Clearly, each one is different, and each one makes a difference–rather like us.

This adaptation is just a few blocks from my house, outside of St. John’s Lutheran Church. I spotted it when Tim and I attended the annual members meeting of Just Food Co-op. Here is a close-up of the inspired and inspiring signage.

So, every time I see one of these Little Free Libraries, I am reminded of how I am free to be a little more kind and giving, a little more free-handed, and a little more creative in how I make a difference in my own corner of the world. And also I am reminded of the sheer fun and pleasure of reading and writing and sharing words and pictures!

I close this with two images I took this summer from the Walker Art Center Sculpture Garden of a sculpture by Theaster Gates honoring St. Laurence, the patron of librarians and archivists.

Happy Reading! Happy Fall!


Literary Mushrooms: Little Free Libraries Springing Up

Little Free Library Sunburst Roof 1

Little Free Library Sunburst Roof 2

Doll’s house? Bird house? Spirit house? Picturesque junction box?

Chances are, if you have spotted a small house-shaped structure raised to mailbox height, it is a Little Free Library.

Library Montessori

(This one is outside a Montessori school in Northfield.)

In Minnesota, there is a real mystique about morel mushrooms. If you have ever found one yourself–or even eaten one (sauted in butter and garlic) yourself–then you know that they are to be prized wherever they pop up. Recently, perhaps two years ago, I started noticing little doll-house-sized libraries popping up, clearly the result of people who prize the deliciousness of curling up with an as-yet-unread book. When I learned that my friend, Ann Lacy, a voracious reader and former librarian, had one, I asked her to write a few words about the experience.

Library Ann Front

Library Ann Side

Library Ann Back

Why I have a Little Library

I love books.  I love to read books, to read about books, to browse and own and accumulate books.  And I like the idea of passing on books I no longer want to others who might want them, so when  I first started noticing Little Libraries maybe five years ago—now my neighborhood is studded with them (like jewels, only so much better)—I knew that I would like to have and stock one myself someday.   Someday would have been never, due to my doubts that I could make anything other than a lopsided leaker, but fortunately, I share my home with an engineer.  And so, last year, I downloaded the plans from the website, and described to Steve what I would like (one shelf, tall enough to accommodate a picture book, a windowed door making it easy to view titles from the outside) and he took it from there, using wood from what had been a craft table when our children were small, paint left over from the exterior of our house on the Library’s exterior, and from our sunny yellow kitchen on the interior, buying only hinges and a plexiglass panel for the door, and enlisting the assistance of our artistic daughter Katarina when she was home on break to decorate the exterior with flowers and felines.  Our Library is mounted on a section of freshly cut tree branch scavenged by Steve while running in a riverside park past city workers pruning;  hops from the Steve’s nearby hop arbor twined around the base this summer and fall, and in the winter it has been adorned with a string of blue Christmas lights and often impressive icicles.  The Library began its time in our yard shaded like the front of our house by a city maple tree, which we lost to a dangerous crack in the trunk in early summer—a loss the residents of the house felt keenly in the heat, although the Library itself seems impervious to weather.  I have put many books into the Library, and taken some books from the Library, and numerous people known and unknown to me have done the same.   It is an entirely satisfying thing, like having a year-round bubbler in the front yard.   Ann Lacy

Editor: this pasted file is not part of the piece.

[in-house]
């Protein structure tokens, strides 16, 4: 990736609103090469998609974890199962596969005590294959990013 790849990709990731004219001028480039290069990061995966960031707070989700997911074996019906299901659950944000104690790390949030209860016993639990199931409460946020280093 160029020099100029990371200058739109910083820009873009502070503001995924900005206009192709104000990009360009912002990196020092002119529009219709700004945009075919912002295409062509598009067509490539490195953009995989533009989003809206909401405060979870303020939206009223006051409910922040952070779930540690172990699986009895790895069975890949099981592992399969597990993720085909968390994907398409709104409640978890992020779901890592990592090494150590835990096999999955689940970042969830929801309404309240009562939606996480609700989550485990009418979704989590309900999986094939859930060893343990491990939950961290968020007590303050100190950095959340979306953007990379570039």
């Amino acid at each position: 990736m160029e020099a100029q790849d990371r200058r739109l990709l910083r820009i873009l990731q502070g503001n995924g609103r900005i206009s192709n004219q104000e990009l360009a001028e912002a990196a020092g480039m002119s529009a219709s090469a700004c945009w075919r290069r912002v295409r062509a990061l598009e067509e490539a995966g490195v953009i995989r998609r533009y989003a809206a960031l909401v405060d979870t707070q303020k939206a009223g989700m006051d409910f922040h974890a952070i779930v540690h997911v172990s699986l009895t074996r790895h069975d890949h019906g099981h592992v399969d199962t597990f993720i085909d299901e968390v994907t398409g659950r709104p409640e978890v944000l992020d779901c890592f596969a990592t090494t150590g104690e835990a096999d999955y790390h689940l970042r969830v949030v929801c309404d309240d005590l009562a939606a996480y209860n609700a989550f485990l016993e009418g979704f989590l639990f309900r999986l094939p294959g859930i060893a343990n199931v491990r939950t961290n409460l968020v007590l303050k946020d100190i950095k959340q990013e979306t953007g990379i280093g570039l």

Joe and Kat Klafka (artist) in front of the Lacy-Klafka Little Free Library (2013)

Joe and Kat Klafka (artist) in front of the Lacy-Klafka Little Free Library (2013)

Most Little Libraries seem to be tended by individual families. Last month, however, on a visit to our old Minneapolis neighborhood of Linden Hills, I gasped in surprise: Shades of Snow White!  There were seven dwarf libraries in a row!